Bad actors are using immensely popular Netflix TV series Squid Game to lure people into downloading malware, cyber security researchers have warned.
Last week, the team at Proofpoint spotted a phishing campaign from a group known as TA575 which was trying to spread its Dridex banking trojan using email subjects like “Squid Game is back, watch new season before anyone else”.
Proofpoint said this attacker typically sends emails about invoices and payments to deliver its malware, but that a cultural phenomenon like Squid Game can also be a useful lure.
“Cybercriminal threat actors in general have pounced on Squid Game as a popular lure and malware theme,” the cyber security company said in a blog post.
“This makes sense – as Squid Game is Netflix’s ‘biggest ever’ series, the pool of potential victims who would inadvertently interact with malicious content associated with it is higher than a general lure theme.
“TA575 is betting the invitation to be part of the upcoming season will entice more users to interact with the malicious Microsoft Excel file.”
Phishing emails are designed to look as legitimate. Image: Proofpoint
In the body of an email headed “Get early access Squid Game season 2”, shared by Proofpoint, the attackers spoofed an official Netflix email, directing the victim to “fill out a short document to gain access” to the show’s next season.
Attached to that email is an Excel Spreadsheet which has a macro that, when opened, will download the Dridex banking trojan from a Discord URL which can steal personal data or lead to further intrusions and malware installations.
In another set of emails, the attackers claimed to be from a casting agency that was registering new cast members for the next Squid Game series – all you had to do was fill out your details in the malicious Excel file.
Attachments for this campaign were delivered through the Discord content delivery network (CDN) – an increasingly popular method for sending malware.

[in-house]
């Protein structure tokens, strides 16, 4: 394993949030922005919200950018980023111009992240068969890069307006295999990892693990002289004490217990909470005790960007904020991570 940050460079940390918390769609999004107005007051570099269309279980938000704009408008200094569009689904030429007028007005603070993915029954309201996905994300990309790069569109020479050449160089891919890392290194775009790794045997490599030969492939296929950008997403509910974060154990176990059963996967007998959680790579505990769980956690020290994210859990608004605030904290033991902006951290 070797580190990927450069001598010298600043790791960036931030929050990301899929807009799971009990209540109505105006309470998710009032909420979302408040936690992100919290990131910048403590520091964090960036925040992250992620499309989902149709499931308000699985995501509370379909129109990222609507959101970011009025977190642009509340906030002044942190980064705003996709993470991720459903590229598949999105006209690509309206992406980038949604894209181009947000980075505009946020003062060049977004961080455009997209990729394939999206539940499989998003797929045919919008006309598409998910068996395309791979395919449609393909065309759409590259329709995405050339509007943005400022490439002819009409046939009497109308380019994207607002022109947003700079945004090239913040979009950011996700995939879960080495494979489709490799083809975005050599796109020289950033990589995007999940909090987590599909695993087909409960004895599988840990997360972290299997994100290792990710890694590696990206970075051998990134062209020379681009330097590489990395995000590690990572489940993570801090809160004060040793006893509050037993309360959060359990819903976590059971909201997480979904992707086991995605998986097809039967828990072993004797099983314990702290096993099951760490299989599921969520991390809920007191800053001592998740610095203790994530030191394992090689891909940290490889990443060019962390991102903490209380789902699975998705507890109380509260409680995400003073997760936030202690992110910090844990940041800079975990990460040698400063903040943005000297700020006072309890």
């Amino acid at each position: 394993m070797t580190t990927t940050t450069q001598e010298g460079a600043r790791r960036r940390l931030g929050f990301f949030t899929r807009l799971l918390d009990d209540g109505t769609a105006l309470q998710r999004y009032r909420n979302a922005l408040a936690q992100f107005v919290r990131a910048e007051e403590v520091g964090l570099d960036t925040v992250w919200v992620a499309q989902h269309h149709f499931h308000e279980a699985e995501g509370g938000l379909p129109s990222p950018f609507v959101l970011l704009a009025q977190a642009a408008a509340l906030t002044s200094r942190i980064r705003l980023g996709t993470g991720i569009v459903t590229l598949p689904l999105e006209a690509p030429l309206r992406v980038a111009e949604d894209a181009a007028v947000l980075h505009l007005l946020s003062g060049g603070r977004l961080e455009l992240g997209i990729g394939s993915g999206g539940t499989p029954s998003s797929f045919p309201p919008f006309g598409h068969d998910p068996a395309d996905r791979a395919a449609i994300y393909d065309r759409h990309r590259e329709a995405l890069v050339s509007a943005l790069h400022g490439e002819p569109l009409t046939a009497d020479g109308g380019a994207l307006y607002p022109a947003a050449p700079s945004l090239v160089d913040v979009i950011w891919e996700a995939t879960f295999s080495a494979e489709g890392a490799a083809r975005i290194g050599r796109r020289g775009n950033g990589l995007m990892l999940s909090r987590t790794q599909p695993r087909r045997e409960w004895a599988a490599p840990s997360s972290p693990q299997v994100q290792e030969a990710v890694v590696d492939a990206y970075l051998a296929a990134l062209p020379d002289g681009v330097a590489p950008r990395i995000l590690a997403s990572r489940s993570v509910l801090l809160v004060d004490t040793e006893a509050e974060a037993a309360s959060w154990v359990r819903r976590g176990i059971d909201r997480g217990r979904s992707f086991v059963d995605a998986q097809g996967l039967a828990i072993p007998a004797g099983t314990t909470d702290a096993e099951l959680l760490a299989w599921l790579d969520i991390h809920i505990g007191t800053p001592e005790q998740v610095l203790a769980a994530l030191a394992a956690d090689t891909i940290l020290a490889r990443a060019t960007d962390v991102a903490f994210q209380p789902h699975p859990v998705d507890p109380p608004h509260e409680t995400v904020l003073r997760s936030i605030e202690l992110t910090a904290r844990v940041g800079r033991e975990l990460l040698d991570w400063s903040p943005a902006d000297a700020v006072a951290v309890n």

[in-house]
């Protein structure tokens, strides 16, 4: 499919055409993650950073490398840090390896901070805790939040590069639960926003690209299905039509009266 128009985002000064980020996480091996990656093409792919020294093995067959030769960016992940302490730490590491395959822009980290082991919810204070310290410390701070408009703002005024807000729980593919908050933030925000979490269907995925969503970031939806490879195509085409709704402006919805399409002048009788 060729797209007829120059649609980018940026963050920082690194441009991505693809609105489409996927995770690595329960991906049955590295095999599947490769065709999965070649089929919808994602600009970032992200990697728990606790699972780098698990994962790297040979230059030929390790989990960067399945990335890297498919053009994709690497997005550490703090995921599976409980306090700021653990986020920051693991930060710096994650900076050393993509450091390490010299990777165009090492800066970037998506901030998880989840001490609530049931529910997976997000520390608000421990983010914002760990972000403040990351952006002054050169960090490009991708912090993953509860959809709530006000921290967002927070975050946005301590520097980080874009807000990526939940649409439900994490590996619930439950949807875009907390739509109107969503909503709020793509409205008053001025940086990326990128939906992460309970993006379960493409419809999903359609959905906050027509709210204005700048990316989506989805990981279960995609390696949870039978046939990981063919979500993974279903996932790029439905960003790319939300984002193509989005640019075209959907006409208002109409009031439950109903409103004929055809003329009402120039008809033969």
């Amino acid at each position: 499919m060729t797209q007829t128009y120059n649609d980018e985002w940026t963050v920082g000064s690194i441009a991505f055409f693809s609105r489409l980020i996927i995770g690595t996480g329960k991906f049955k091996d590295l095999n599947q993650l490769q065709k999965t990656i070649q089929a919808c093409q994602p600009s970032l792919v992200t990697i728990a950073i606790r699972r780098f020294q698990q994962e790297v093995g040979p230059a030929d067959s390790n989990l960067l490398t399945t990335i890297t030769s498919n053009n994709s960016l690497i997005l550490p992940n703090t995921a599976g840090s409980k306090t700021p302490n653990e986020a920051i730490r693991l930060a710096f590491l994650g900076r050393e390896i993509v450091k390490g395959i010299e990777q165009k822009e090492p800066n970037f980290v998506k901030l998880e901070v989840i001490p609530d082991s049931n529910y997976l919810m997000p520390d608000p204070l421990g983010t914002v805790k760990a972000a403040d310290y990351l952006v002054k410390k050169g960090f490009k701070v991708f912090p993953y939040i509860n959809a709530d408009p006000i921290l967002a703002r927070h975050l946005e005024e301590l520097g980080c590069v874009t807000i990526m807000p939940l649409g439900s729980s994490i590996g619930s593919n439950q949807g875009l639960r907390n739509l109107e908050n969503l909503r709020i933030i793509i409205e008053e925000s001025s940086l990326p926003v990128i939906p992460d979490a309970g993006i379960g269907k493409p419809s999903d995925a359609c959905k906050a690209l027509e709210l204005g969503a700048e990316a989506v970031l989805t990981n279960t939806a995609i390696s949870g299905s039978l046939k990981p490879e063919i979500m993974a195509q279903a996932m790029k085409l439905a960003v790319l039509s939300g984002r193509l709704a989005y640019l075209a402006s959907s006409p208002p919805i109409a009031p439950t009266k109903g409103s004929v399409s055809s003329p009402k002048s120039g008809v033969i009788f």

RiskIQ noted recently 27 unique malware strains were being delivered through the Discord CDN, saying it pointed to “a significant amount of abuse of [Discord’s] self-hosted CDN by actors by creating channels with the sole purpose of delivering these malicious files”.
Be wary of opening unsolicited Excel spreadsheets. Image: Proofpoint
TA575 isn’t the only bad actor leaning on Squid Game’s success.
The Australian Cyber Security Centre recommends three security behaviours you can do to beat cybercrime in your down:
- Update your devices and enable automatic updates.
- Use multi-factor authentication to protect your accounts.
- Back up your data regularly to a cloud service or physical drive.
While bad actors are using TV shows to spread malware, the government is hoping a new cyber awareness campaign will see more Australians take their security seriously while sitting on the couch.
“Beat cybercrime in your downtime” is the tagline of the campaign that will be running on free-to-air TV.
Speaking on 2GB radio on Sunday, Home Affairs Minister Karen Andrews said she hopes the awareness campaign will encourage Australians to brush up on their cyber security.
“What we’re saying to people is whilst you’re sitting there watching TV, now is an ideal time to do really basic things such as change your password to a passphrase,” she said.